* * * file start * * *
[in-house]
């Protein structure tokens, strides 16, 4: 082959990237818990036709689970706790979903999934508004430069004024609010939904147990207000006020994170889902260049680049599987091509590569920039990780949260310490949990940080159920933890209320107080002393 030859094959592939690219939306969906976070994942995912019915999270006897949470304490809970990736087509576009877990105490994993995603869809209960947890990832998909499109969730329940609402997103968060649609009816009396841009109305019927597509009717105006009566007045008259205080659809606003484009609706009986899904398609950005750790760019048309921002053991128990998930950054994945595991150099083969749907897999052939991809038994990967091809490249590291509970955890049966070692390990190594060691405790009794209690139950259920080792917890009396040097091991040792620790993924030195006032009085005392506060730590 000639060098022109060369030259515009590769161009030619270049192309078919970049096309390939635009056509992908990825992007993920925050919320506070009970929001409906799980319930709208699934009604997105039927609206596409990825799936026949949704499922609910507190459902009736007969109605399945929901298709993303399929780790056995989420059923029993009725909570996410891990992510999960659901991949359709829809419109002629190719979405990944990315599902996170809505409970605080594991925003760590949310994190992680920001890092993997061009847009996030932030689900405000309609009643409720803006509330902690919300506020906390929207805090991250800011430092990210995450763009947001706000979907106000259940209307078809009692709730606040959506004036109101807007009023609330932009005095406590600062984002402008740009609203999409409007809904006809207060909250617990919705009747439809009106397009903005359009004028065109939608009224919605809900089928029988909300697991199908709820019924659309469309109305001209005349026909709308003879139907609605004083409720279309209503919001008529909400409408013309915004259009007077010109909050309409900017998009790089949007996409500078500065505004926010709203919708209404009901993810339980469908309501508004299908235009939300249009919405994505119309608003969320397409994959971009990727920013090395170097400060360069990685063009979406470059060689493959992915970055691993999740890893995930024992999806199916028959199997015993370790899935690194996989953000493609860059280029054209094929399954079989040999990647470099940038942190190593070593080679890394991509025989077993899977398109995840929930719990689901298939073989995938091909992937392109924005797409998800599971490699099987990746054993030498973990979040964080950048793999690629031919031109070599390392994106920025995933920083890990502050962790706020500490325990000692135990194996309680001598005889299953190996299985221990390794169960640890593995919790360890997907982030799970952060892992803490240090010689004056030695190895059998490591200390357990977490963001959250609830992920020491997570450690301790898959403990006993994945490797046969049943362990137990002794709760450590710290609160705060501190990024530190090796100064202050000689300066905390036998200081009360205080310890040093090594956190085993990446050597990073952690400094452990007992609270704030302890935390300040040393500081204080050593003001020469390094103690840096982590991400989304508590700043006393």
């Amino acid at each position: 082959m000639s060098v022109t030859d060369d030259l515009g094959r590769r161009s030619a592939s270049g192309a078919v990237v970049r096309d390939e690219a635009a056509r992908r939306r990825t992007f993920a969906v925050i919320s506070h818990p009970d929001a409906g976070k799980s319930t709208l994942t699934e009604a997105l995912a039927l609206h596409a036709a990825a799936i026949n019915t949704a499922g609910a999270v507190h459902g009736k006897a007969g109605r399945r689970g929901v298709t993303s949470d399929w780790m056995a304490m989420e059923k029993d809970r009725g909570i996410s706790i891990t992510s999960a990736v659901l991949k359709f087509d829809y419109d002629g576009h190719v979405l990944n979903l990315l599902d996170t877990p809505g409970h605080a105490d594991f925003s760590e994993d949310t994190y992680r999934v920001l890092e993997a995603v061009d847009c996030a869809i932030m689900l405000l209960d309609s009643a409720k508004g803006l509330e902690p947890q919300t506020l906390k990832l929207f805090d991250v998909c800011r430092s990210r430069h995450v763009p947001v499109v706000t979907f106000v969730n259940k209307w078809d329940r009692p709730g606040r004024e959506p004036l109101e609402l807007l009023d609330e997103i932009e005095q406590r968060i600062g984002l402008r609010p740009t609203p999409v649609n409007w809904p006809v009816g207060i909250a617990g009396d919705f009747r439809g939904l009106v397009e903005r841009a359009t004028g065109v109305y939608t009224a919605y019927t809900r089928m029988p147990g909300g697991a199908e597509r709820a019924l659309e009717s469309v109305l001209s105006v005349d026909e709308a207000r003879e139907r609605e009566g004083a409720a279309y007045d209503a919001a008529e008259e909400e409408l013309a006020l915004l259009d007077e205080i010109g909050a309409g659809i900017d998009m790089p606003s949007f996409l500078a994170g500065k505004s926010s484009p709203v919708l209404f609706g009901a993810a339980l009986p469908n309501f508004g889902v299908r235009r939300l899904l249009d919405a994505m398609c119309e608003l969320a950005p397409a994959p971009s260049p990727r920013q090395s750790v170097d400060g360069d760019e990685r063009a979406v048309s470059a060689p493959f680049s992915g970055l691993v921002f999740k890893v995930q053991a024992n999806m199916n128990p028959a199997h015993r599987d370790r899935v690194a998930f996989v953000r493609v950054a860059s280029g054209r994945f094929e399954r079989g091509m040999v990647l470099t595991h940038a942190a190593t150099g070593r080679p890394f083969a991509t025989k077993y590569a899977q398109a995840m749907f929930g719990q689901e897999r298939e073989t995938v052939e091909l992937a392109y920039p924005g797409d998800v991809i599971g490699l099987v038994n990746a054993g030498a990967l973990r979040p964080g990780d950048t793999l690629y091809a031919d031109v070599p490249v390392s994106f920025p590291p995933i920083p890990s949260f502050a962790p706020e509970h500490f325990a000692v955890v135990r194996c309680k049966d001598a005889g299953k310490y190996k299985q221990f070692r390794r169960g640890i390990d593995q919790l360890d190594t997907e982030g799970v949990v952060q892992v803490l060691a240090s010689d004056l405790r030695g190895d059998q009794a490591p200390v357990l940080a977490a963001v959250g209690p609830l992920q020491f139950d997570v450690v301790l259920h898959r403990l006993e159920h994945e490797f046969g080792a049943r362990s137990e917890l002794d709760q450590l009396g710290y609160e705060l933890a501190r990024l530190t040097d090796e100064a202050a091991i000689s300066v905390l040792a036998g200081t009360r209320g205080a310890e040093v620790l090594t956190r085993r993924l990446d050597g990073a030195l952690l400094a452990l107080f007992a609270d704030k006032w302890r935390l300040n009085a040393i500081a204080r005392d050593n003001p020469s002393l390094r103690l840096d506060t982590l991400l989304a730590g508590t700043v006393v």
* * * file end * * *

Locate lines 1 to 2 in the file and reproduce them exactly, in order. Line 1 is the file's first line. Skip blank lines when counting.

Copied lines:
[in-house]
């Protein structure tokens, strides 16, 4: 082959990237818990036709689970706790979903999934508004430069004024609010939904147990207000006020994170889902260049680049599987091509590569920039990780949260310490949990940080159920933890209320107080002393 030859094959592939690219939306969906976070994942995912019915999270006897949470304490809970990736087509576009877990105490994993995603869809209960947890990832998909499109969730329940609402997103968060649609009816009396841009109305019927597509009717105006009566007045008259205080659809606003484009609706009986899904398609950005750790760019048309921002053991128990998930950054994945595991150099083969749907897999052939991809038994990967091809490249590291509970955890049966070692390990190594060691405790009794209690139950259920080792917890009396040097091991040792620790993924030195006032009085005392506060730590 000639060098022109060369030259515009590769161009030619270049192309078919970049096309390939635009056509992908990825992007993920925050919320506070009970929001409906799980319930709208699934009604997105039927609206596409990825799936026949949704499922609910507190459902009736007969109605399945929901298709993303399929780790056995989420059923029993009725909570996410891990992510999960659901991949359709829809419109002629190719979405990944990315599902996170809505409970605080594991925003760590949310994190992680920001890092993997061009847009996030932030689900405000309609009643409720803006509330902690919300506020906390929207805090991250800011430092990210995450763009947001706000979907106000259940209307078809009692709730606040959506004036109101807007009023609330932009005095406590600062984002402008740009609203999409409007809904006809207060909250617990919705009747439809009106397009903005359009004028065109939608009224919605809900089928029988909300697991199908709820019924659309469309109305001209005349026909709308003879139907609605004083409720279309209503919001008529909400409408013309915004259009007077010109909050309409900017998009790089949007996409500078500065505004926010709203919708209404009901993810339980469908309501508004299908235009939300249009919405994505119309608003969320397409994959971009990727920013090395170097400060360069990685063009979406470059060689493959992915970055691993999740890893995930024992999806199916028959199997015993370790899935690194996989953000493609860059280029054209094929399954079989040999990647470099940038942190190593070593080679890394991509025989077993899977398109995840929930719990689901298939073989995938091909992937392109924005797409998800599971490699099987990746054993030498973990979040964080950048793999690629031919031109070599390392994106920025995933920083890990502050962790706020500490325990000692135990194996309680001598005889299953190996299985221990390794169960640890593995919790360890997907982030799970952060892992803490240090010689004056030695190895059998490591200390357990977490963001959250609830992920020491997570450690301790898959403990006993994945490797046969049943362990137990002794709760450590710290609160705060501190990024530190090796100064202050000689300066905390036998200081009360205080310890040093090594956190085993990446050597990073952690400094452990007992609270704030302890935390300040040393500081204080050593003001020469390094103690840096982590991400989304508590700043006393």